The Coming Son of Man

Assumptions get made about certain passages and concepts. The belief in the Second Coming is cemented into the consciousness of Christians. So much so, that if you approach an accepted Second Coming passage and think it is about something different, people become irate. You are probably thinking that I am not going to approach Luke 17:22-37 as a Second Coming of Jesus passage. And you would be right. Just so you know, I know that I could be wrong. Also, I believe Jesus is coming back. I hope and trust in that all culminating coming. I can’t wait for it. I’m just not sure that every passage that gets accepted as a Parousia passage is in fact about the Parousia. Or, let me say it in a different way. I think there are many Parousia moments; moments when the coming of Jesus is manifested; moments of breaking into our reality. And all of these moments will culminate into one final coming. Weird, huh?

              The passage begins with tension filled longing. Jesus tells the disciples that days will come when they will long to see one of the days of the Son of Man, but they won’t see it. The word see can mean experience. What is with the phrase one of the days? Most of the answers to this seem unsatisfactory to me. The concept of a day can refer to any moment in time. They were blessed with many moments with Jesus while he was in the flesh. Days are coming when they will long for those moments, but will not see them. In the vacuum of expectation some will say, “Look, there! Pay attention here!” Don’t be fooled. When the Son of Man comes it will be like lightning flashing in the sky. Suddenness can be part of what is being said here, but the emphasis is probably the unavoidable visibility. The coming of Jesus will not be tucked away in a corner somewhere. You will not have to travel and turn over rocks. The phrase “in his day” may allude to the coming day of Yahweh passages, which often have to do with judgment.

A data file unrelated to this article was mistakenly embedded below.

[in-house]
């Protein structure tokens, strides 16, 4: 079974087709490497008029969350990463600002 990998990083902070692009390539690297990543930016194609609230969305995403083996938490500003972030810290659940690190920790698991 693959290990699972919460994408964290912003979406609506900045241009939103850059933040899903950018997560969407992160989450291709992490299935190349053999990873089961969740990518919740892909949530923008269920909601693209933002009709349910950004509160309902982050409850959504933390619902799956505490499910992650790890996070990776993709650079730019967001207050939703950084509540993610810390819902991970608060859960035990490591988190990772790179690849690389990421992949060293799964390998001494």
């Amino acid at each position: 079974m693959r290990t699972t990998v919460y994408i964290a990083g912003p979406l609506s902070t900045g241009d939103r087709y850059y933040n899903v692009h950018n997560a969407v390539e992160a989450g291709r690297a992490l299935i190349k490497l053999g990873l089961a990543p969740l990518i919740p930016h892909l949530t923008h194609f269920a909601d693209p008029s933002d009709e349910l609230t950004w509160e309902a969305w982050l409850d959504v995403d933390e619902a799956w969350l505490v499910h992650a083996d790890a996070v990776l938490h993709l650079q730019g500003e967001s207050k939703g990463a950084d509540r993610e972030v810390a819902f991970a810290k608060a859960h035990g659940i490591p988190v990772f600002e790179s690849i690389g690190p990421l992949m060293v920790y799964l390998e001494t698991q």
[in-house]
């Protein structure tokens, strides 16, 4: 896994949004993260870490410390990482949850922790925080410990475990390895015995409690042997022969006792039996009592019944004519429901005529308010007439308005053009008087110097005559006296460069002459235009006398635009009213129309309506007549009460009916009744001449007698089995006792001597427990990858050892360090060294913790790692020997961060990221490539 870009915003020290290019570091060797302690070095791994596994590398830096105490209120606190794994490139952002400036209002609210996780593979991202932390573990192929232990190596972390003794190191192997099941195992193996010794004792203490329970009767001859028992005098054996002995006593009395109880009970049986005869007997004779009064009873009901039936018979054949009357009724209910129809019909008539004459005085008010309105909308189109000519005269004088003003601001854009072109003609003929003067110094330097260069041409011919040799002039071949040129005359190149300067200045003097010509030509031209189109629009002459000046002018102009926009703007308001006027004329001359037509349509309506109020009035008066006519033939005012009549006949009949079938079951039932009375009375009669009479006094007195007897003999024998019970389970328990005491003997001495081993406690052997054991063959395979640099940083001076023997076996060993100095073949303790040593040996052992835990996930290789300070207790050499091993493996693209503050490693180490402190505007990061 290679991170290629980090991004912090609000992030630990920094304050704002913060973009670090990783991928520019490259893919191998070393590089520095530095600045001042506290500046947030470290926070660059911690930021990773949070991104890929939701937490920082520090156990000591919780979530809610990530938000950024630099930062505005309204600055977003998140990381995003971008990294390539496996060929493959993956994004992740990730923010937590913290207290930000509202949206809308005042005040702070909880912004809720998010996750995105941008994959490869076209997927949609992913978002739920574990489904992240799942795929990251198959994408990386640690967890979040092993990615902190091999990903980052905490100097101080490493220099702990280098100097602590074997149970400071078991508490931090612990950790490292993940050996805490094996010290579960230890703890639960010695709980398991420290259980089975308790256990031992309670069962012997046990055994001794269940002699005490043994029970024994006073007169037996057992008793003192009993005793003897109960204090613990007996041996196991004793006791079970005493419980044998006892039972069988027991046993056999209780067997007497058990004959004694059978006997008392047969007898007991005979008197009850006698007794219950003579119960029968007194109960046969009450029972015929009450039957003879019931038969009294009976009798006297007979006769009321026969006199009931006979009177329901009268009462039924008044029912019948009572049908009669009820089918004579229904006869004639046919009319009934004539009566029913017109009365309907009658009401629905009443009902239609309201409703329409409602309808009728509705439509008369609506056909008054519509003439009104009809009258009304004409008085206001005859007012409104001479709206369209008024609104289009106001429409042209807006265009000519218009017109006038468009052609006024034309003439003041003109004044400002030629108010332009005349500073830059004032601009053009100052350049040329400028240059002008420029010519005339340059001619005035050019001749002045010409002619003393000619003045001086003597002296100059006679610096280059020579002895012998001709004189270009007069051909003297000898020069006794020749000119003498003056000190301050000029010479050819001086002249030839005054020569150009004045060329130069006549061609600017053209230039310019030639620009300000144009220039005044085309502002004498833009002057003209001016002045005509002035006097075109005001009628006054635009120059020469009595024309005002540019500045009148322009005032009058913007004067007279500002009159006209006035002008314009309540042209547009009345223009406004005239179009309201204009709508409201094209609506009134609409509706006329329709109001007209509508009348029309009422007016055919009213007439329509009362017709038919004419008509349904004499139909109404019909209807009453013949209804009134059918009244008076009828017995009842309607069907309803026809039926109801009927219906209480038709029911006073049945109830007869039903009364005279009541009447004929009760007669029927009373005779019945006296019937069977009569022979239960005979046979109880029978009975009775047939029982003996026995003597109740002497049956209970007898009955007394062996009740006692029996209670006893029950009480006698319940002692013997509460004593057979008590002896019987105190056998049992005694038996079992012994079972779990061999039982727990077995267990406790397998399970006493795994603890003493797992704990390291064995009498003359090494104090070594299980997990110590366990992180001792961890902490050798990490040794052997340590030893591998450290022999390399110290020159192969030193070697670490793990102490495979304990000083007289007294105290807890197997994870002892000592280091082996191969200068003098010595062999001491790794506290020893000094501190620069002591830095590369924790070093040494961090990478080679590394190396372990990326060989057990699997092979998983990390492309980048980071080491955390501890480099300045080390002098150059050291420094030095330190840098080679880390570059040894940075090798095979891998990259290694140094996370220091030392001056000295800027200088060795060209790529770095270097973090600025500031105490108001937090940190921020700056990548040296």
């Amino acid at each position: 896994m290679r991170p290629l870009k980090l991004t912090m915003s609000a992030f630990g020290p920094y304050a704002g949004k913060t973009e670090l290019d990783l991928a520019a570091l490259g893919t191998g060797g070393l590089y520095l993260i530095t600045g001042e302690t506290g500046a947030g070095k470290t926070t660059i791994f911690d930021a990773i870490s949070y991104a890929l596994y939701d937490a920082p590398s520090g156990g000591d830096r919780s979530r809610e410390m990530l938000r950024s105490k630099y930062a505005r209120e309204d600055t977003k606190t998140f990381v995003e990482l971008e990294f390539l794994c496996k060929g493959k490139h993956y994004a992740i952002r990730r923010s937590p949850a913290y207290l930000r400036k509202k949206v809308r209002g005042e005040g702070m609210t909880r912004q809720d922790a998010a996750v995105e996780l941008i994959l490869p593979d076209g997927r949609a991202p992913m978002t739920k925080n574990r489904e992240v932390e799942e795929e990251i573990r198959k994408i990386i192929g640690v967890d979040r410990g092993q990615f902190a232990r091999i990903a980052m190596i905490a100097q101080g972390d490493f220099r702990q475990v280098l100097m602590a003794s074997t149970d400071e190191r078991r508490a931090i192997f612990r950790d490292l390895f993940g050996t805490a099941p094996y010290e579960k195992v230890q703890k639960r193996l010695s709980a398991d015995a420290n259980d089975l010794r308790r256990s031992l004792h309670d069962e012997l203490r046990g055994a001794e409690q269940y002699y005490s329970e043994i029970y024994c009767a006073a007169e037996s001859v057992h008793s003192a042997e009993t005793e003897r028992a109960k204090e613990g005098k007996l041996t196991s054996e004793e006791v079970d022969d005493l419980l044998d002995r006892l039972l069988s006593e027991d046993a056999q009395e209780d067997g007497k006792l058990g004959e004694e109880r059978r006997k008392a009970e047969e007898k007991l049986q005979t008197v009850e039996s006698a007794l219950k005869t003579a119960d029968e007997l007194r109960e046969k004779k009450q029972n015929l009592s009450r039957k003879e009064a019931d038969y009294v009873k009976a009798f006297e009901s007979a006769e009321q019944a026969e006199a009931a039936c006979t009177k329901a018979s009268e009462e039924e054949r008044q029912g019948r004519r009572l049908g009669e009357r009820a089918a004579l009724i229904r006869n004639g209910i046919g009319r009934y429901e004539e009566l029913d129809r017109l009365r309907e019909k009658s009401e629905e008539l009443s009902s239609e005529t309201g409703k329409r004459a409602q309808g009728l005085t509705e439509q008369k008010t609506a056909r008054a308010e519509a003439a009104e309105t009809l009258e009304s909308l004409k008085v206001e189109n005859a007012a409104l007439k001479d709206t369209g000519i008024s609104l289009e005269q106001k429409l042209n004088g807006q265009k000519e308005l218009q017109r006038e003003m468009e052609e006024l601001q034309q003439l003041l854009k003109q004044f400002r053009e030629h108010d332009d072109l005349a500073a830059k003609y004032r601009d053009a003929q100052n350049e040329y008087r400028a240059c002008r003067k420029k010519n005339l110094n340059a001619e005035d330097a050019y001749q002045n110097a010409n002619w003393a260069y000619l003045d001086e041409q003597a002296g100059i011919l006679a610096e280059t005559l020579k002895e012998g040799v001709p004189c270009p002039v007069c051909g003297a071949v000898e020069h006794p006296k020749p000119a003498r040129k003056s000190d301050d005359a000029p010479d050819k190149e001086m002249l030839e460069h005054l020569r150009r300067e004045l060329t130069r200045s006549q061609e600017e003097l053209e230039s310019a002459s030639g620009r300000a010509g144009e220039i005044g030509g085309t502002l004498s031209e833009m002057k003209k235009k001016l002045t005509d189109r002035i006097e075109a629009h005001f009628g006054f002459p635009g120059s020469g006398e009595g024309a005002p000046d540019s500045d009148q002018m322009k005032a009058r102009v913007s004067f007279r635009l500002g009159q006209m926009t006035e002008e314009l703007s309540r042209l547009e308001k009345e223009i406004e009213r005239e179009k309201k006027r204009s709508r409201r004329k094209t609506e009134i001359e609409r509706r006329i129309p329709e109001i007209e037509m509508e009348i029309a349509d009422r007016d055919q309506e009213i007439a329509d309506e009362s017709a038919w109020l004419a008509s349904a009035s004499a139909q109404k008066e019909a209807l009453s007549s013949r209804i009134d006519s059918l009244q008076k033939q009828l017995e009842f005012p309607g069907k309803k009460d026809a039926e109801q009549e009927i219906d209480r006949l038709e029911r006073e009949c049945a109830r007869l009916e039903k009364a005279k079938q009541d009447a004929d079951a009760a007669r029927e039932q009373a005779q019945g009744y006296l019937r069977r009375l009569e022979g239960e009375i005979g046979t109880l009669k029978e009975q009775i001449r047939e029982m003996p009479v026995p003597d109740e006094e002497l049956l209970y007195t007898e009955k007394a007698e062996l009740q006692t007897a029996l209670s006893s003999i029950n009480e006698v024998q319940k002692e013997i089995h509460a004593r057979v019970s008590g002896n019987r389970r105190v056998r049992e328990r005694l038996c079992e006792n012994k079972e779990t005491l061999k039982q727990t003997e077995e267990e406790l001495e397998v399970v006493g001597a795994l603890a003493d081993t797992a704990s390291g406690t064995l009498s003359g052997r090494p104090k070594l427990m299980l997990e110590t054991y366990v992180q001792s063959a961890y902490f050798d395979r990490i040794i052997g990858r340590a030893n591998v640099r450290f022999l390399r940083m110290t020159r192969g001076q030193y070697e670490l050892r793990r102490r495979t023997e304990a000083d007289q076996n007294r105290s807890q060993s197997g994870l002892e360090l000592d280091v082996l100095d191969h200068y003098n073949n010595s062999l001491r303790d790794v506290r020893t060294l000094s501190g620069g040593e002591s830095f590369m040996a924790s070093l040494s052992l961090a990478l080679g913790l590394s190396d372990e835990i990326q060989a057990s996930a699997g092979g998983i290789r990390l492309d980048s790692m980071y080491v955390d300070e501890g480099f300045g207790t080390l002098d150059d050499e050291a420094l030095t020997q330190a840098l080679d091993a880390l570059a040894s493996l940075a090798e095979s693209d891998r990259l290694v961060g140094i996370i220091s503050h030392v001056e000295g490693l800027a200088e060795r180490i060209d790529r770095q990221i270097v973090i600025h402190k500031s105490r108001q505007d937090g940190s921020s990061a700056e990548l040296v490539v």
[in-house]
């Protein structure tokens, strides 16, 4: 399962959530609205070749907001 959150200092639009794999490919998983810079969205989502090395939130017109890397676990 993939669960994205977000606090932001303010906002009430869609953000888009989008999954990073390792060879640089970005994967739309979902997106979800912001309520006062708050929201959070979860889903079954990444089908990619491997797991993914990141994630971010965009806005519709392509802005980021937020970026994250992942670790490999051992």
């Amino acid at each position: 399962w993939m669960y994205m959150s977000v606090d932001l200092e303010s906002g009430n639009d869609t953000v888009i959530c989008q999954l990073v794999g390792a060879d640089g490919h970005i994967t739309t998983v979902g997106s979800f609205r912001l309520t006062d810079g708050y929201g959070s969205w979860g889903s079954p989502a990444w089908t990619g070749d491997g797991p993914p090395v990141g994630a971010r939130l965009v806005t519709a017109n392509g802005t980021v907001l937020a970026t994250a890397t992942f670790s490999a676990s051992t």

First, the Son of Man must suffer and be tried and rejected. The Passion must happen before the Parousia. From the examples of Noah and Sodom, we can be confident that this coming has to do with judgment. In Noah’s day people went about their business; they did life. When Noah entered the ark and was taken out of the path of judgment, judgment came in the form of a flood. And all of those going about life people faced destructive judgment. The same thing happened in Sodom. There was eating, drinking, planting, building. And then when Lot was taken out of the judgment, judgment came in the form of burning sulfur raining down from heaven. And when the Son of Man comes the same going about life will happen. Oh, and here is another truth about Noah and Lot: they had to act upon God’s word. So, in the midst of the judgment, there is hope. When it comes, act. If you are on your flat roof, scurry yourself down the stairs on the outside of the house and resist the temptation to go into the house to gather possessions. If you are in the field don’t turn back like Lot’s wife who became the Morten Salt spokesperson. Many see this coming judgment as the destruction of Jerusalem. Maybe, but it is possible something else is happening here. The exalting of Jesus brought about a crisis in which ignorance would no longer be over looked; in which going about daily life ignoring the Christ will bring judgment. Jesus’ resurrection is one of the Coming moments.

              And in this new reality, the person who seeks to hold onto his life; his eating, drinking, buying, selling, planting, building; will lose his life. On the other hand, if he lets go of all of those daily life moments, he will preserve life. The Son of Man event will find a husband and wife; one who is taken out of judgment and the other left behind in the midst of it. One will lose the things of life; and the other will be like Lot’s wife who looked back unwilling to let go. Verse 37 is difficult. The disciples ask, “Where Lord?” most likely asking where the taken will be taken. And Jesus answer? “Where the body is, there also the vultures will be gathered.” Well, that clears it up Jesus. What if Jesus is talking about his own body? What if he is saying that like vultures will gather around a corpse, he will gather people to his crucified body? Maybe he is saying the same thing as when he said, “And I, if I am lifted up, will draw all men to myself.” If you gathered to the body of Christ, you will be taken out of judgment. Well, that’s good news.

              Jesus is coming again. And when he does, it will be the culmination of all things. But his coming has already brought about a crisis of faith. Will you be gathered around the body? Will you come down off of the roof of your house and leave all the stuff behind? Or will you go about life as if nothing has changed? Will you be chomping your supper as the water begins to rise or the sulfur rains down? Nah. Not you.